There’s more than one way to migrate an app. Common migration patterns usually follow one of six basic patterns—but when you migrate to AWS, you’ll gain a seventh option (relocate), rounding out what AWS refer to as “The 7 R’s.”

Creating a detailed strategy that identifies the best pattern(s) for your workloads is essential to accelerating your journey into the cloud and achieving your desired business objectives. Below are the details on each of these seven patterns as AWS see them adopted most often by customers.

1. Rehost – Also known as “lift-and-shift”

In a large-scale migration scenario, where you need to migrate and scale quickly to meet a business case—such as a data centre lease termination – the majority of workloads are rehosted.
Most rehosting can be automated with tools such as AWS Application Migration Service.

2. Re-platform – Sometimes referred to as “lift-tinker-and-shift”

This entails making a few cloud optimisations in order to achieve tangible benefits but without changing the core architecture of the application. For example, if you’re managing a messaging broker today, you can easily replace seven common patterns for migration: “The 7 R’s” with the fully managed Amazon MQ service—without rewriting your applications or paying for third-party software licenses. Or, if you’re migrating a Windows-based application that requires file storage, you can use the fully-managed Amazon FSx for Windows File Server.

To reduce the amount of time you spend managing database instances, you can move to a database-as-a-service offering such as Amazon Relational Database Service (Amazon RDS). When moving from one database source or version to a new platform or software version, AWS Database Migration Service keeps the source database fully operational during the migration, enabling near-zero downtime during the cutover.

3. Refactor – Change the way the application is architected and developed.

This is usually done by employing cloud-native features such as building a data lake. Typically, refactoring (or rearchitecting) is driven by a strong business need to add features, scale, or improve performance that would otherwise be difficult to achieve in the application’s existing environment.

If your organisation is looking to boost agility or improve business continuity by moving to a service-oriented architecture (SOA), this strategy may be worth pursuing—even though it is often the most expensive solution.

4. Relocate – Move vSphere-based applications to AWS without application changes

VMware Cloud on AWS allows you to quickly relocate hundreds of applications virtualized on vSphere to the AWS Cloud in just days and to maintain consistent operations with your VMware Cloud Foundation-based environments. Once in the AWS Cloud, your applications are easier to optimise or rearchitect to take advantage of the breadth and depth of AWS services.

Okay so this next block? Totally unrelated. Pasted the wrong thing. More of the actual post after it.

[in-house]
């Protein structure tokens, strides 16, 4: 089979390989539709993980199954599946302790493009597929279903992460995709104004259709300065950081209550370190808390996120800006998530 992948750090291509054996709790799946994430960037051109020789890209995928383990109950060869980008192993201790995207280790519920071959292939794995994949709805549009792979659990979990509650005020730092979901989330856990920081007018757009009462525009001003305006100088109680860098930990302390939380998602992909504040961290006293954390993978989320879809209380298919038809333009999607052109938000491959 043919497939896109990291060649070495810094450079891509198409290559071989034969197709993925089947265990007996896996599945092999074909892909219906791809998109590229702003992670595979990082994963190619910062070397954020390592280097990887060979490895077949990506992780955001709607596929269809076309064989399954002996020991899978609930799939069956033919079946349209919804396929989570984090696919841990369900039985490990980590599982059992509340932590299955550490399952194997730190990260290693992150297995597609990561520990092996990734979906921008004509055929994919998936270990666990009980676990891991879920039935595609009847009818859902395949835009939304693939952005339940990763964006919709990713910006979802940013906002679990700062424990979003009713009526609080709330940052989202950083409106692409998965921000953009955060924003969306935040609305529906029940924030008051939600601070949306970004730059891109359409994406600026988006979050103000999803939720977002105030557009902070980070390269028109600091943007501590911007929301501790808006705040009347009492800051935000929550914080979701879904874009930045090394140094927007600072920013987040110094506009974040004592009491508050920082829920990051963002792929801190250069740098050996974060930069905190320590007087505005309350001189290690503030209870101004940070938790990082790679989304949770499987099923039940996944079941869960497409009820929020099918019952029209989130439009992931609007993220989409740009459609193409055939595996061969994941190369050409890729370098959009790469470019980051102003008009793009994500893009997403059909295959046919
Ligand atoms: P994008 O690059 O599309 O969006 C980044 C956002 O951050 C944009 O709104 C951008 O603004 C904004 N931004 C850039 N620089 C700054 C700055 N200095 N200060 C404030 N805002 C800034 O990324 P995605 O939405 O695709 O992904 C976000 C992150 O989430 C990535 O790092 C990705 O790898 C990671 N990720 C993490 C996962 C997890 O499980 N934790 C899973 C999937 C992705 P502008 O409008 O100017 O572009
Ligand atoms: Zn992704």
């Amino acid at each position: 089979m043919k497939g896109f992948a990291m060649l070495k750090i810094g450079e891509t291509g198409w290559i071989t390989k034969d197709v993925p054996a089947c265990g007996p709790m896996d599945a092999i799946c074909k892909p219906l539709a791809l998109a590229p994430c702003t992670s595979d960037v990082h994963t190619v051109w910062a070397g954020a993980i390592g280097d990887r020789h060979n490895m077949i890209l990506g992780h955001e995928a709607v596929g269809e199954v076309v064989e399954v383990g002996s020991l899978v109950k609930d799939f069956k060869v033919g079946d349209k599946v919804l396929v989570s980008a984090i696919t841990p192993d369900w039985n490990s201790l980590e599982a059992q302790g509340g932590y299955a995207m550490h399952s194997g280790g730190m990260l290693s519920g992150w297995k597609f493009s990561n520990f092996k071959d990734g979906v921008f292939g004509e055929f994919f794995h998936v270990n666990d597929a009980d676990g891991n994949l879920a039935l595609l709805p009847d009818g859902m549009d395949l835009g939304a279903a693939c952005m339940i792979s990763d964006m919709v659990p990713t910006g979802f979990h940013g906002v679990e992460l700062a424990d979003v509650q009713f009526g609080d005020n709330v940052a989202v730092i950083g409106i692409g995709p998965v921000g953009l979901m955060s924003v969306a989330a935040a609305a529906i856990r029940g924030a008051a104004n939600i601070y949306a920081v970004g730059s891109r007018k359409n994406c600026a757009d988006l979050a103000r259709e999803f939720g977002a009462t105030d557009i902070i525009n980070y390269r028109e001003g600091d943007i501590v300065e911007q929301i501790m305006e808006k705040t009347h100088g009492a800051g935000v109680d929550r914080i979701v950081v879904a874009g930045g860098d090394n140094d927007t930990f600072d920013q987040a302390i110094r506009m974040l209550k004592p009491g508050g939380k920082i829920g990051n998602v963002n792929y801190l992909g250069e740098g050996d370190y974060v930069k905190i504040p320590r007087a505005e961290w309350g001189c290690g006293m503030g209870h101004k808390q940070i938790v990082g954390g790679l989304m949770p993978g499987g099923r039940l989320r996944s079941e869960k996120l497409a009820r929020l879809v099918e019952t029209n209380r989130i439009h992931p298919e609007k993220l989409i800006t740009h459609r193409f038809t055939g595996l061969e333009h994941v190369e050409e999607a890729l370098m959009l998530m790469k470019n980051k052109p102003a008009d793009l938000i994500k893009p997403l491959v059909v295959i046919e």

5. Repurchase – Replace your current environment, casually referred to as “drop and shop”

This is a decision to move to a newer version of software or purchase an entirely new solution. You may also be looking for a new software licensing model that allows you more flexibility to match your business needs. As an example, Amazon Connect can be purchased to replace your current contact centre application.

6. Retain – Do nothing, for now

You may have portions of your IT portfolio that you are not ready to migrate or believe are best kept on-premises. Keep in mind that, as more of your portfolio moves to the cloud, allocation of data centre expenses across fewer workloads may eventually drive a need to revisit the retained workloads.

For workloads that remain on-premises, AWS Outposts brings the same hardware and software in the AWS Cloud, the same services and APIs, the same management tools, and the same support and operating model to virtually any data centre, co-location space, or on-premises facility. With AWS Outposts, you have a truly consistent hybrid cloud, so you can develop once and deploy across AWS Outposts on-premises or in the AWS Cloud without having to recertify your applications.

7. Retire – Decommission or archive unneeded portions of your IT portfolio

During the Assess phase, you may come across applications that are no longer being used. By rationalising your IT portfolio and identifying assets that are no longer useful and can be turned off, you can strengthen your business case and direct your team’s attention toward maintaining the resources that are more widely used.

Start your cloud migration journey today. Contact FITTS and speak to an expert.